No reason Malay language can't be as successful as English
Emeritus Professor Tan Sri Dato' Dzulkifli Abdul Razak
Opinion - New Straits Times
April 13, 2022
IT is rather disheartening to read that Indonesia's education, culture, research and technology minister has short-sightedly rejected the prime minister's proposal that "Bahasa Melayu should be used as the intermediary language between the two countries as well as the official language of Asean".
This reportedly happened during the latter's visit to Indonesia recently when the minister said: "I, as minister of education and culture, research and technology, of course, rejected the proposal.
"I urge the entire community to work hand-in-hand with the government to continue to empower and defend the Indonesian language."
This seems to imply his view that Bahasa Indonesia is the more appropriate choice as the official language of Asean. It goes without saying that Bahasa Indonesia is the most widely-spoken language in Asean.
It has been likened to a storm in a teacup, which is essentially avoidable if there is a deeper understanding on how the "English language" has prospered as not only a national/regional language, but a global one too.
English natives speakers broadly cover the United Kingdom, United States, Canada, Australia, New Zealand (now also native Aotearoa) and the Republic of Ireland. It is a co-official language of the United Nations, European Union and many other world and regional international organisations.
Despite the variability among the many accents and dialects of English used — also vocabulary, idioms, grammar and spelling — among the various users, it does not typically prevent them from understanding each other collectively.
North American English speakers and British English speakers do not pit themselves as users of American language versus British language, although the number of the former is greater and has wider spread as compared with the latter. By doing so, they benefited better in asserting cooperation and influence internationally.
Our Indonesian counterpart can achieve the same, by accepting the rumpun bahasa (like the Anglophones) as the basis for common understanding in Asean without breaking it down to Bahasa Indonesia, Malaysia, Brunei and it variants of the different suku kaum, including those Malays far and wide like in Sri Lanka and South Africa.
In fact, the prime minister's proposal is about Bahasa Melayu, and not Bahasa Malaysia, as such, making the reference to Bahasa Indonesia to sound the "rejection" rather out of line.
It was not meant to pit the two against each other, but to pull together like the English counterparts.
It is instructive to note that the idiom "storm in a teacup" is also known as "tempest in teacup" by the Americans, making it the "perfect storm" in catapulting Bahasa Melayu to the next level internationally.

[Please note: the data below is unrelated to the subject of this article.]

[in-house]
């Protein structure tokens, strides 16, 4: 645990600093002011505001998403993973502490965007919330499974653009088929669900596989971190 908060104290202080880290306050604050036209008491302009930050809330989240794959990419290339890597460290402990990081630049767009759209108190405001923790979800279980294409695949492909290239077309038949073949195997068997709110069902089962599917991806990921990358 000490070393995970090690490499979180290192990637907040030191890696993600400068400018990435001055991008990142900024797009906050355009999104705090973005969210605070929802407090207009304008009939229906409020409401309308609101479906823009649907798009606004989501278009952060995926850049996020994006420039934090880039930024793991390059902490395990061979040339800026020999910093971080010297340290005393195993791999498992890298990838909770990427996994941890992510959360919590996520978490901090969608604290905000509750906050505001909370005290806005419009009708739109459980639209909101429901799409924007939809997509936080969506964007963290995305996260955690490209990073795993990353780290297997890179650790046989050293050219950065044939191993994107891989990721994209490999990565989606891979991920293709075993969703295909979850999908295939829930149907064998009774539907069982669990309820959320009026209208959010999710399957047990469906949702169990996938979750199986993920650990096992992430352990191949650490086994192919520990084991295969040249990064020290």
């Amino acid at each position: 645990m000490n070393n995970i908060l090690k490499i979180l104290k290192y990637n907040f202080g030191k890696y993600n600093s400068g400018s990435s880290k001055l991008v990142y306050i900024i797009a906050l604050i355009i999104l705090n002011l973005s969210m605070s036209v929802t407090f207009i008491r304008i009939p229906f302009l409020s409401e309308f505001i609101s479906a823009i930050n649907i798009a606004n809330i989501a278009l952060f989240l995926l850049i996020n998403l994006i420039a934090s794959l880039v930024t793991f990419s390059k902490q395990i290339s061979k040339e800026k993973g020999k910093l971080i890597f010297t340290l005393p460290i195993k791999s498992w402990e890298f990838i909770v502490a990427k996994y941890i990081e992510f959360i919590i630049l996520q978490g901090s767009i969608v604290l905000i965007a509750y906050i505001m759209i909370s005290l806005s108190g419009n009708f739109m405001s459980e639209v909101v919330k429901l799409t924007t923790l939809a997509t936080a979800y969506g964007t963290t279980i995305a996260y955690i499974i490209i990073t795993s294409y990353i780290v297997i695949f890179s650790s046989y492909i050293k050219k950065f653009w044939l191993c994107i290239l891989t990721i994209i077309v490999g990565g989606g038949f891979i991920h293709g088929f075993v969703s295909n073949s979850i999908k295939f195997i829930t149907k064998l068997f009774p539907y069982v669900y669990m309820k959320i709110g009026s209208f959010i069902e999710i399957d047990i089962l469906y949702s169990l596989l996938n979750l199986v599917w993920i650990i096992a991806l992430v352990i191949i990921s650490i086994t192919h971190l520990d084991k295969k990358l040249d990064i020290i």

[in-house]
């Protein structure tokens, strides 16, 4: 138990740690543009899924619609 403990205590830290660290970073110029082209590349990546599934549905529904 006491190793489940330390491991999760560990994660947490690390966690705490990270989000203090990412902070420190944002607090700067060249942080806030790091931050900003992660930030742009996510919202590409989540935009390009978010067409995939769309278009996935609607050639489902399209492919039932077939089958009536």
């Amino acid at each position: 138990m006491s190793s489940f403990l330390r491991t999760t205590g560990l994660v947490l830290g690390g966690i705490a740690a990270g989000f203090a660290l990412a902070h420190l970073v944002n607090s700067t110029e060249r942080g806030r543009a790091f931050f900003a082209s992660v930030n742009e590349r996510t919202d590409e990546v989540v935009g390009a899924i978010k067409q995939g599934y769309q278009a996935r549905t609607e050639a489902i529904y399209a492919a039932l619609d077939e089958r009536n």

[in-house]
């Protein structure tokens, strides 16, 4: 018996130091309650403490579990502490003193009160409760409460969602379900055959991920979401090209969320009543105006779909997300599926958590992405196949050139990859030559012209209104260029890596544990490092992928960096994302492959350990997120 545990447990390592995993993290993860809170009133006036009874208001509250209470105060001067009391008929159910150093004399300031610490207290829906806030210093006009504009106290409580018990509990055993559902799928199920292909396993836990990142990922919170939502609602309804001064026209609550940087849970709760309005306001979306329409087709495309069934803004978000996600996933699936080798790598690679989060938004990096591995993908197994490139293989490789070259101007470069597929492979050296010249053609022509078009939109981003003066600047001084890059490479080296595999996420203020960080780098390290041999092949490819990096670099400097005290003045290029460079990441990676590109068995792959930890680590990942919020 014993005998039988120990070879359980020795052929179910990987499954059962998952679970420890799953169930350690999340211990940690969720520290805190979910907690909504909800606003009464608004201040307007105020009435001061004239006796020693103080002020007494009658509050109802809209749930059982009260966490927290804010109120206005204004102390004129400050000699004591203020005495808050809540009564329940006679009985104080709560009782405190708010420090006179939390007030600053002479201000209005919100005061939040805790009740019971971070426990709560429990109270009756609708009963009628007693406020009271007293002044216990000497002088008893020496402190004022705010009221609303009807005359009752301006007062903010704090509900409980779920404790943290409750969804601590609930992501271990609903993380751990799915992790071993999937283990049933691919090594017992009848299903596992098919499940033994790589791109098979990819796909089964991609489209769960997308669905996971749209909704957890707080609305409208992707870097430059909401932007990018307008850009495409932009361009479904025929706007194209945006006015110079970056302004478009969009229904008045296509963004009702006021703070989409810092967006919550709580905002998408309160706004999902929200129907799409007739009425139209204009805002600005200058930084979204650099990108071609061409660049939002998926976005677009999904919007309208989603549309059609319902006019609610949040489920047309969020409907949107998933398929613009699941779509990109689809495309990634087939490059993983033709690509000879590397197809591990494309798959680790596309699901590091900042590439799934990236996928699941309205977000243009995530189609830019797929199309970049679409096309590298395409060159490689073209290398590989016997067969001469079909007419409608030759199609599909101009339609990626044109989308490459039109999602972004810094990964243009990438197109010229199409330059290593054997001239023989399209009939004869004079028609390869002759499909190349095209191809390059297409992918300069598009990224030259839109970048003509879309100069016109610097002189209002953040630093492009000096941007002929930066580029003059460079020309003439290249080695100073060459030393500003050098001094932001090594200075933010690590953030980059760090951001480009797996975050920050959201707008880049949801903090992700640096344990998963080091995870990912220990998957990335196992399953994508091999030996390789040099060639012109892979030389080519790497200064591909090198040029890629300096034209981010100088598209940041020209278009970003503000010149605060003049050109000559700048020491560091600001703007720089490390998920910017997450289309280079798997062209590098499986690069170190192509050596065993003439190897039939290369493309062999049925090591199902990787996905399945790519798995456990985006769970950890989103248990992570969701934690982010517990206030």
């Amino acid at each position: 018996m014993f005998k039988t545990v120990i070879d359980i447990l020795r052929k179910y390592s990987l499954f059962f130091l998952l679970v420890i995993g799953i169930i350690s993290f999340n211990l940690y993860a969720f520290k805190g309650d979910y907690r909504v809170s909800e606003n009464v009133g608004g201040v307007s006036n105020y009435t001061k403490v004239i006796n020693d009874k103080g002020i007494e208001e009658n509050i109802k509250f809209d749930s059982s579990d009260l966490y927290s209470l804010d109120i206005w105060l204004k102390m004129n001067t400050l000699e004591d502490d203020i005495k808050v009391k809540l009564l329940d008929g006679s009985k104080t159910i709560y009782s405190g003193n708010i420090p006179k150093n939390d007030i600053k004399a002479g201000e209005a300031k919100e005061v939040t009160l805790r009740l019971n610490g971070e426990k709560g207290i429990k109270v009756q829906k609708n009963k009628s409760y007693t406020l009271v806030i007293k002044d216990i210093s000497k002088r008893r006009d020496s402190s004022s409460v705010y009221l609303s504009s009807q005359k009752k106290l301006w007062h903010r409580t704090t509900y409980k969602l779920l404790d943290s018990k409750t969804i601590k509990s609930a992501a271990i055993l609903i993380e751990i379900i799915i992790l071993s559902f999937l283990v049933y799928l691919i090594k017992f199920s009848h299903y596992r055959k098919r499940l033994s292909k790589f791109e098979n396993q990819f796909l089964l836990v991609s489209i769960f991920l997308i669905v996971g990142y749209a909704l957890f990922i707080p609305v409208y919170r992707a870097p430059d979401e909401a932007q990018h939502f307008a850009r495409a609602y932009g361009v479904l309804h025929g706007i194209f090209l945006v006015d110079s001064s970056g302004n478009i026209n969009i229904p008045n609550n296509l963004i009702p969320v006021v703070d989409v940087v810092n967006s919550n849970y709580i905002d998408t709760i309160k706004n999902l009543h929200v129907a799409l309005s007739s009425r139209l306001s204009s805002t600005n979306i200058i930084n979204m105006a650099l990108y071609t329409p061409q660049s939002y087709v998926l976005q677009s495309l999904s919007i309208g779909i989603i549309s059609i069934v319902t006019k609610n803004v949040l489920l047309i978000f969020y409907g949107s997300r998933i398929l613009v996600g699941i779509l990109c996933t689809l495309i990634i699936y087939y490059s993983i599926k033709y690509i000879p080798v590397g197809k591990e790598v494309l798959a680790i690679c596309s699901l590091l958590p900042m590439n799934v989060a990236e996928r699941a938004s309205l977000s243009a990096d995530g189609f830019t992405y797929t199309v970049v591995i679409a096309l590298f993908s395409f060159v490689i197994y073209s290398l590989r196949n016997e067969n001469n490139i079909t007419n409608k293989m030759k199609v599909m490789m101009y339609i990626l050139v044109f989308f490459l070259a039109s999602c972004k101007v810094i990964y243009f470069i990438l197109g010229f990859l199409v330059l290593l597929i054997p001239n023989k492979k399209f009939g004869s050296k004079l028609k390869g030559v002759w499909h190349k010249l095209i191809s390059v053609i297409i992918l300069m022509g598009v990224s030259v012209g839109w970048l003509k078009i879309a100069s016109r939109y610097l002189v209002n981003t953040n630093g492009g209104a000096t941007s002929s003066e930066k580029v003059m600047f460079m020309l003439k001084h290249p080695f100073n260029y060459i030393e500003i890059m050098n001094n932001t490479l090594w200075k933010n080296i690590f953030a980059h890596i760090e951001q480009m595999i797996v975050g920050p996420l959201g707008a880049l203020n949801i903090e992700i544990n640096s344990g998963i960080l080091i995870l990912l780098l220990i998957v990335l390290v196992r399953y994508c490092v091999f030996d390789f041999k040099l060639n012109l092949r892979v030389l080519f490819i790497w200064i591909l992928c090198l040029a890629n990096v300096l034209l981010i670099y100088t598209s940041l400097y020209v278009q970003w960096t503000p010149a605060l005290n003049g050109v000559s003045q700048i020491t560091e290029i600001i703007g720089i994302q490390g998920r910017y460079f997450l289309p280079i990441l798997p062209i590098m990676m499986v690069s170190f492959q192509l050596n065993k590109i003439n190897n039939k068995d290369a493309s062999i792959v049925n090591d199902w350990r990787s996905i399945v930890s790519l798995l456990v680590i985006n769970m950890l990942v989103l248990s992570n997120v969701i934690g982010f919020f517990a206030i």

After all, users of Bahasa Indonesia and Bahasa Malaysia often unlock smiles and collegiality in conversations even as complete strangers, what more with friends and family ties. It is after all, a commonly rooted Austronesian language officially spoken in Indonesia, Brunei, Malaysia and Singapore.
For the most part, the two countries were in the same empire and kingdom — the Kesultanan Melaka and Kesultanan Aceh from about 14th to 16th century, and 16th to 18th century, respectively. With the interference of the British and Dutch colonisers, languages and cultures were the most vulnerable since the colonialists found themselves ignorant of both.
Unable to rule over a population who spoke a "foreign" language and used an unfamiliar script, they set to "civilise" the people through Latin or Romanised versions. Consequently, both manipulated ways to represent the Malay lingua franca with Latin alphabets, leading to usage and spelling differences between Bahasa Melayu and Bahasa Indonesia.
This forced the initial split of the rumpun bahasa into what the British and Dutch found convenient, noting that between them there was little cultural heritage to share.
Hence, Christmas Day in Malaya (later Malaysia) was translated as Hari Krismas, whereas in Indonesia as Hari Natal, disrupting the rumpun bahasa whereas long before then, people of the region not only spoke a familiar language but wrote it with a similar jawi script.
As late as 1941, a book entitled Peladjaran Bahasa Melajoe was found in Batavia (now Jakarta) to prove that there was Bahasa Melayu before it was fragmented to serve the colonial agenda.
This is one historical factor that cannot be dismissed and must be put right come what may!
The writer, an NST columnist for more than 20 years, is International Islamic University Malaysia rector